The French Revolution, by Thomas Carlyle

Chapter 2

Culottic and Sansculottic.

Gironde and Mountain are now in full quarrel; their mutual rage, says Toulongeon, is growing a ‘pale’ rage. Curious, lamentable: all these men have the word Republic on their lips; in the heart of every one of them is a passionate wish for something which he calls Republic: yet see their death-quarrel! So, however, are men made. Creatures who live in confusion; who, once thrown together, can readily fall into that confusion of confusions which quarrel is, simply because their confusions differ from one another; still more because they seem to differ! Men’s words are a poor exponent of their thought; nay their thought itself is a poor exponent of the inward unnamed Mystery, wherefrom both thought and action have their birth. No man can explain himself, can get himself explained; men see not one another but distorted phantasms which they call one another; which they hate and go to battle with: for all battle is well said to be misunderstanding.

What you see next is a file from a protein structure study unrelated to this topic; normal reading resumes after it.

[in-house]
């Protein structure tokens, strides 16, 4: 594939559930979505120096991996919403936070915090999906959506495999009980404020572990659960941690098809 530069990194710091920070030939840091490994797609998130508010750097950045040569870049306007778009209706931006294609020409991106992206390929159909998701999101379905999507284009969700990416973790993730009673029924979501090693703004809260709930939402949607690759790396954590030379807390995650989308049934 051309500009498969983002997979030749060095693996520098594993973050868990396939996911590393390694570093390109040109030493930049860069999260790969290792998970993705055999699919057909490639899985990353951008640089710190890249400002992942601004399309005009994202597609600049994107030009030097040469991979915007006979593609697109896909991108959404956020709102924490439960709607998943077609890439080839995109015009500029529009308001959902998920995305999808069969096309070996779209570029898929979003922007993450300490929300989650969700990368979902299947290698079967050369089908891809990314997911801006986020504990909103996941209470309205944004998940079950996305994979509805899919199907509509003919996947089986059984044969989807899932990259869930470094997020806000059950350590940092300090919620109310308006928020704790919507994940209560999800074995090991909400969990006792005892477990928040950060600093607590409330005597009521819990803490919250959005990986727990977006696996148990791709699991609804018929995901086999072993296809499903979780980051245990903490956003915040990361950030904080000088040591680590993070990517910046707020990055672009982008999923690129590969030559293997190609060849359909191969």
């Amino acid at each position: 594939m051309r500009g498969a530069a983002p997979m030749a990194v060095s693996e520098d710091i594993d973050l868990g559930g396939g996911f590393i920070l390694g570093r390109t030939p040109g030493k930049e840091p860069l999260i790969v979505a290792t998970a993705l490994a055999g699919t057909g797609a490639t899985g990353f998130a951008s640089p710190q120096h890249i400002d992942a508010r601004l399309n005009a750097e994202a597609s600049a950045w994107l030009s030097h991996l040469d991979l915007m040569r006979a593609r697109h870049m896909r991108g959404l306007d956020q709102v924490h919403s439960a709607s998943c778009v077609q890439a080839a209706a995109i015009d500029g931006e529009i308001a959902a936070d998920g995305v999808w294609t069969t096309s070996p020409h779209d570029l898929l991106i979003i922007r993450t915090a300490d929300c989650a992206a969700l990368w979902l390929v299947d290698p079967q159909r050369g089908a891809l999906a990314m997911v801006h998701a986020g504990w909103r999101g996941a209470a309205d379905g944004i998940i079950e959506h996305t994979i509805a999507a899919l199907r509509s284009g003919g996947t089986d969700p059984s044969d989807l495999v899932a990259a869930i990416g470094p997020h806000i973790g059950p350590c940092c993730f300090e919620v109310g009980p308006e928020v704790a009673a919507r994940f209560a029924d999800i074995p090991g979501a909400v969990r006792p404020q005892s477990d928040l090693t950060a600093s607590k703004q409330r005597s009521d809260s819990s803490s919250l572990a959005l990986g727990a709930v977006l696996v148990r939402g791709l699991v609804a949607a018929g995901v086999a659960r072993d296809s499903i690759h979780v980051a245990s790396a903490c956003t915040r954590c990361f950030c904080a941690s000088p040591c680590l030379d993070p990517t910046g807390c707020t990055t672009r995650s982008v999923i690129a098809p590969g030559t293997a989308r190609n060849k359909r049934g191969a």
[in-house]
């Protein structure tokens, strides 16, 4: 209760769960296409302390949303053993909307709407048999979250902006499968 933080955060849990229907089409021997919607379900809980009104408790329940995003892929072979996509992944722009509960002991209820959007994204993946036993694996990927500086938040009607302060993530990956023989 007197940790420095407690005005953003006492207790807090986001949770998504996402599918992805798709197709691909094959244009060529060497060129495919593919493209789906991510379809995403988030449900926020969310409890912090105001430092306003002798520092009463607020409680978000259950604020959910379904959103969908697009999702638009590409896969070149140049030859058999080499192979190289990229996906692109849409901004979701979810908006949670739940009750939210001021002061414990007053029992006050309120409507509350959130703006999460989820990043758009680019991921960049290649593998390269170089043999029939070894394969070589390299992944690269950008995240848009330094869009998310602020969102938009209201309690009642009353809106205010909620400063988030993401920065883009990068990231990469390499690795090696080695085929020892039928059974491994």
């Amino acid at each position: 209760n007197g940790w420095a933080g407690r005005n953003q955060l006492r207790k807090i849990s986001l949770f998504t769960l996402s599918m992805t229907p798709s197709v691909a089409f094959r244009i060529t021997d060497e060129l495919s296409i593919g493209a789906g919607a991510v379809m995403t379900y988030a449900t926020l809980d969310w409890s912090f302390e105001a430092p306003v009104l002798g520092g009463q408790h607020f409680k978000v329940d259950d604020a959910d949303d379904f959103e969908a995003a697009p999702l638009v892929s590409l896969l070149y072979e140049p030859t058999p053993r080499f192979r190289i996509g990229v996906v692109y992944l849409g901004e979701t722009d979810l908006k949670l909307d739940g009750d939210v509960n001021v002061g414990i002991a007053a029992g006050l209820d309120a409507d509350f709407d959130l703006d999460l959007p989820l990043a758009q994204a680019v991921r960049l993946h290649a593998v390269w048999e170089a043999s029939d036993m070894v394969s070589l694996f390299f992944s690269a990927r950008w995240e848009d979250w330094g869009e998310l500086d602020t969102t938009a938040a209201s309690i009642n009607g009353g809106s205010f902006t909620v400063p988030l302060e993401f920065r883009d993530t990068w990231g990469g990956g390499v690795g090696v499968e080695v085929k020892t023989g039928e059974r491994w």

But indeed that similitude of the Fireship; of our poor French brethren, so fiery themselves, working also in an element of fire, was not insignificant. Consider it well, there is a shade of the truth in it. For a man, once committed headlong to republican or any other Transcendentalism, and fighting and fanaticising amid a Nation of his like, becomes as it were enveloped in an ambient atmosphere of Transcendentalism and Delirium: his individual self is lost in something that is not himself, but foreign though inseparable from him. Strange to think of, the man’s cloak still seems to hold the same man: and yet the man is not there, his volition is not there; nor the source of what he will do and devise; instead of the man and his volition there is a piece of Fanaticism and Fatalism incarnated in the shape of him. He, the hapless incarnated Fanaticism, goes his road; no man can help him, he himself least of all. It is a wonderful tragical predicament; — such as human language, unused to deal with these things, being contrived for the uses of common life, struggles to shadow out in figures. The ambient element of material fire is not wilder than this of Fanaticism; nor, though visible to the eye, is it more real. Volition bursts forth involuntary; rapt along; the movement of free human minds becomes a raging tornado of fatalism, blind as the winds; and Mountain and Gironde, when they recover themselves, are alike astounded to see where it has flung and dropt them. To such height of miracle can men work on men; the Conscious and the Unconscious blended inscrutably in this our inscrutable Life; endless Necessity environing Freewill!